There is something genuinely mystical about flying into Northern Norway. Sharp mountain tops that scratch holes in the clouds. The aesthetically pleasing smattering of snow and the wending of the land and the sea.
Its no surprise seeing the land that it was the home of various trolls, ice giants and gods. The landscape is drastically shaped by the ice and cold.
Even in the 21st century very little of it is considered arable (farmable) so to a foreigner much of the land appears to be untouched and hostile. Only huddled outpostings of wooden houses on the sea shore looking alarmingly fragile.
I was lucky enough to get here a few times around the end of high school. Launching rockets from Andoya Rocket Range with a whole bunch of enthusiastic youths. This time I'm back heading further into the Arctic to Longyearbyen (literally translated - Long Year City) to study a bit of marine ecology. Not specifically my field, but I generally consider everything to be my field as a Geographer.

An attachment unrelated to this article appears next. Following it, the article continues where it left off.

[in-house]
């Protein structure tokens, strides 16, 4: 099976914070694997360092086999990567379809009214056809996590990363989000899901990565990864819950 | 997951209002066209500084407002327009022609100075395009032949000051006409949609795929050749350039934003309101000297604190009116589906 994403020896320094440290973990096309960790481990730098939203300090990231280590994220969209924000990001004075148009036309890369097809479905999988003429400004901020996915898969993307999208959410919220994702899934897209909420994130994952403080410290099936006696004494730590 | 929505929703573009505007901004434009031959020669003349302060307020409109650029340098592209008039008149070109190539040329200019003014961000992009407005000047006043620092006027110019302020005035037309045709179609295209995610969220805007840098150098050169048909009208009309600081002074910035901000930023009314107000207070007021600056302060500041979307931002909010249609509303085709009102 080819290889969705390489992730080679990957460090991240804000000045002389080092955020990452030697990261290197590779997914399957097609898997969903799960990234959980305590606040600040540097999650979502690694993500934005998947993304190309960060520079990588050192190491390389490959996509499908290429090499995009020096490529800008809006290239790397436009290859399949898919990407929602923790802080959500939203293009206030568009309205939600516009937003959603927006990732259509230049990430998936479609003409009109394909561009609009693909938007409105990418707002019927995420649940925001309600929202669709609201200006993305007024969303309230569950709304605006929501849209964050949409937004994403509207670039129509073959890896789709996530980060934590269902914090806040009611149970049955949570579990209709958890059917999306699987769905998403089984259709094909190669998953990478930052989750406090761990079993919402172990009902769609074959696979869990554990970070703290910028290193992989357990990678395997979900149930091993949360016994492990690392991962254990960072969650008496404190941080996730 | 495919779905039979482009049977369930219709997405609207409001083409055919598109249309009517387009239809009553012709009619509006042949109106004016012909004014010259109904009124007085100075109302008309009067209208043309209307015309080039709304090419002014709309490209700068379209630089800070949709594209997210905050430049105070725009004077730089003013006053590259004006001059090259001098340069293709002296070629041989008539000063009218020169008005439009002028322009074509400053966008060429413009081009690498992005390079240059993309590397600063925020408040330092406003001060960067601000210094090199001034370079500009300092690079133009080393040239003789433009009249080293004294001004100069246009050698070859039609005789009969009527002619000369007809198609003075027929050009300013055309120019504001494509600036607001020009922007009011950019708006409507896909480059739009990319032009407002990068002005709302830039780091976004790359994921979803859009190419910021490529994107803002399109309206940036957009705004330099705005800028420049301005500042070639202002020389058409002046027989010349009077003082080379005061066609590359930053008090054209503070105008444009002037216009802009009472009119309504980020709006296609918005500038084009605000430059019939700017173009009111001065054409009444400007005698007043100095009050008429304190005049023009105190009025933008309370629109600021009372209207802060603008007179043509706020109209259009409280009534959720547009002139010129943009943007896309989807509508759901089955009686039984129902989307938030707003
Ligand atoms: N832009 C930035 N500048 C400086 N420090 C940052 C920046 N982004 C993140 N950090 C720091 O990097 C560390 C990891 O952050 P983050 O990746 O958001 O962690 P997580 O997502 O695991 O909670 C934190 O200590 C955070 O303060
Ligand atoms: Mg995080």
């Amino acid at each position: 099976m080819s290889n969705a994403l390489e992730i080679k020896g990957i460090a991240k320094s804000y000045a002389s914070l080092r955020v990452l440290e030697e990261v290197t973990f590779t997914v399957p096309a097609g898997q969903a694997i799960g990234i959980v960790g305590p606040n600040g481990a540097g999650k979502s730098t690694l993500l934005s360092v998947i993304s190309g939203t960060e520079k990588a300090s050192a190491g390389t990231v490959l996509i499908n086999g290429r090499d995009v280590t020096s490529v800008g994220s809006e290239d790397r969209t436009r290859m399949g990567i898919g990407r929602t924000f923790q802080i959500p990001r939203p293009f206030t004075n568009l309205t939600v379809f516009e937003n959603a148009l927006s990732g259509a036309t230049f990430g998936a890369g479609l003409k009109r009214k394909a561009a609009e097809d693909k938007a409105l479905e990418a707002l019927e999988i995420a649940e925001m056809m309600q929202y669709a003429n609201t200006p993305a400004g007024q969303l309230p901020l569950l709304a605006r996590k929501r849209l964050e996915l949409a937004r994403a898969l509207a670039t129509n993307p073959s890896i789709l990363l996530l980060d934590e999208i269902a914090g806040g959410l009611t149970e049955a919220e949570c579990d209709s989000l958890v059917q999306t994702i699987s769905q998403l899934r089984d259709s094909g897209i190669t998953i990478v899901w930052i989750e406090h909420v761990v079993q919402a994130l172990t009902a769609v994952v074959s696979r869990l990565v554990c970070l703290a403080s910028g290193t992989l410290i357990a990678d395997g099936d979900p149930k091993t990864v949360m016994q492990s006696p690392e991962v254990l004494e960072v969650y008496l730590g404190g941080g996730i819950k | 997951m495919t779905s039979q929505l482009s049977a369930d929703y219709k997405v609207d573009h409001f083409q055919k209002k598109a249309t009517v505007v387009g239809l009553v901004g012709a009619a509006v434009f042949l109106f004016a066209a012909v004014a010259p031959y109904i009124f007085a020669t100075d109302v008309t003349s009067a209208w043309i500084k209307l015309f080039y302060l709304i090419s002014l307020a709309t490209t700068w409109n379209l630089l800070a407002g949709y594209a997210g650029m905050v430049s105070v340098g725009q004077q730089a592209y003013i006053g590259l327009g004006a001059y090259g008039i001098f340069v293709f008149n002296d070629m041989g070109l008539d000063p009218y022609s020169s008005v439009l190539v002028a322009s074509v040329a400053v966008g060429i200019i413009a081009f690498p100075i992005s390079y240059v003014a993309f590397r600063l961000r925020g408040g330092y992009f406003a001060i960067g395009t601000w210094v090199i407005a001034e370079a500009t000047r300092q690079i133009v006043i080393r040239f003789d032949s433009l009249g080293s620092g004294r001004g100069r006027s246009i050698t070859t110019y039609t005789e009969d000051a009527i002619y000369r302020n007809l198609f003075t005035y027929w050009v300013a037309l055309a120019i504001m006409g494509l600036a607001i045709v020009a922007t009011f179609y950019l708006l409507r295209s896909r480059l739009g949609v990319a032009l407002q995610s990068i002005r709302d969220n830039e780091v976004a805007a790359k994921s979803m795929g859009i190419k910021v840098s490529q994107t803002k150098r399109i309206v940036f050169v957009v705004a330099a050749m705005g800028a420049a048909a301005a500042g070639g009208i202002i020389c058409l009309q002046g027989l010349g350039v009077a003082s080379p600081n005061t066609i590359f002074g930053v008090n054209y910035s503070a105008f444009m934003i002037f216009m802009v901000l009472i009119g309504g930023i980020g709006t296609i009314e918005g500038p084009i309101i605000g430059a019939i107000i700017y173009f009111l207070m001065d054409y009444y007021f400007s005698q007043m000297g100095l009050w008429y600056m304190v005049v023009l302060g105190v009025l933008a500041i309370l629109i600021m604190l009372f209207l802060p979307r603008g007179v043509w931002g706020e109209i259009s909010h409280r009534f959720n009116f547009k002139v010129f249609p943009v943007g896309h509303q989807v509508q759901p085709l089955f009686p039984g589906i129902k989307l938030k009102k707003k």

The flight in was particularly exciting, I spotted almost every geographical feature ever mentioned in textbooks back at home. It was about as exciting as it gets.
Stay tuned for the next post! We're learning how to protect from polar bears and jumping into the sea in survival suits.